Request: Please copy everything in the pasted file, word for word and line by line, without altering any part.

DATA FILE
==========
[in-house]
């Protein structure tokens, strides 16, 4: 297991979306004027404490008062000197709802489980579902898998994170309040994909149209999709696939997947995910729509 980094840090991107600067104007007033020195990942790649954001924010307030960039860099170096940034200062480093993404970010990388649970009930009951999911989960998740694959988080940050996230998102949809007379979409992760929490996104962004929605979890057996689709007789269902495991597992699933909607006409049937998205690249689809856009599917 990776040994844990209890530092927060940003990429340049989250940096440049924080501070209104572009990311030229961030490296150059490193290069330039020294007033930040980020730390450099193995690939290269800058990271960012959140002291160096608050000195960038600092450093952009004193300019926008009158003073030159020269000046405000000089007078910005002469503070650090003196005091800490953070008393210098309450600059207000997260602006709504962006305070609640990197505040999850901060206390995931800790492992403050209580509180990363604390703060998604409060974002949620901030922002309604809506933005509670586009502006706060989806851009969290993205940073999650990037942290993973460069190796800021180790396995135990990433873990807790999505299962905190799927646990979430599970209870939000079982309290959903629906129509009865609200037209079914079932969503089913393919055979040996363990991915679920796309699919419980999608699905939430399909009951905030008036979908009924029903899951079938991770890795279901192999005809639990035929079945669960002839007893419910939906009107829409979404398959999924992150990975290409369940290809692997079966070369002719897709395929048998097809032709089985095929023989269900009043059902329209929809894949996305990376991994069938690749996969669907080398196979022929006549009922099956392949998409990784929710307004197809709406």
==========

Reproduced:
[in-house]
């Protein structure tokens, strides 16, 4: 297991979306004027404490008062000197709802489980579902898998994170309040994909149209999709696939997947995910729509 980094840090991107600067104007007033020195990942790649954001924010307030960039860099170096940034200062480093993404970010990388649970009930009951999911989960998740694959988080940050996230998102949809007379979409992760929490996104962004929605979890057996689709007789269902495991597992699933909607006409049937998205690249689809856009599917 990776040994844990209890530092927060940003990429340049989250940096440049924080501070209104572009990311030229961030490296150059490193290069330039020294007033930040980020730390450099193995690939290269800058990271960012959140002291160096608050000195960038600092450093952009004193300019926008009158003073030159020269000046405000000089007078910005002469503070650090003196005091800490953070008393210098309450600059207000997260602006709504962006305070609640990197505040999850901060206390995931800790492992403050209580509180990363604390703060998604409060974002949620901030922002309604809506933005509670586009502006706060989806851009969290993205940073999650990037942290993973460069190796800021180790396995135990990433873990807790999505299962905190799927646990979430599970209870939000079982309290959903629906129509009865609200037209079914079932969503089913393919055979040996363990991915679920796309699919419980999608699905939430399909009951905030008036979908009924029903899951079938991770890795279901192999005809639990035929079945669960002839007893419910939906009107829409979404398959999924992150990975290409369940290809692997079966070369002719897709395929048998097809032709089985095929023989269900009043059902329209929809894949996305990376991994069938690749996969669907080398196979022929006549009922099956392949998409990784929710307004197809709406």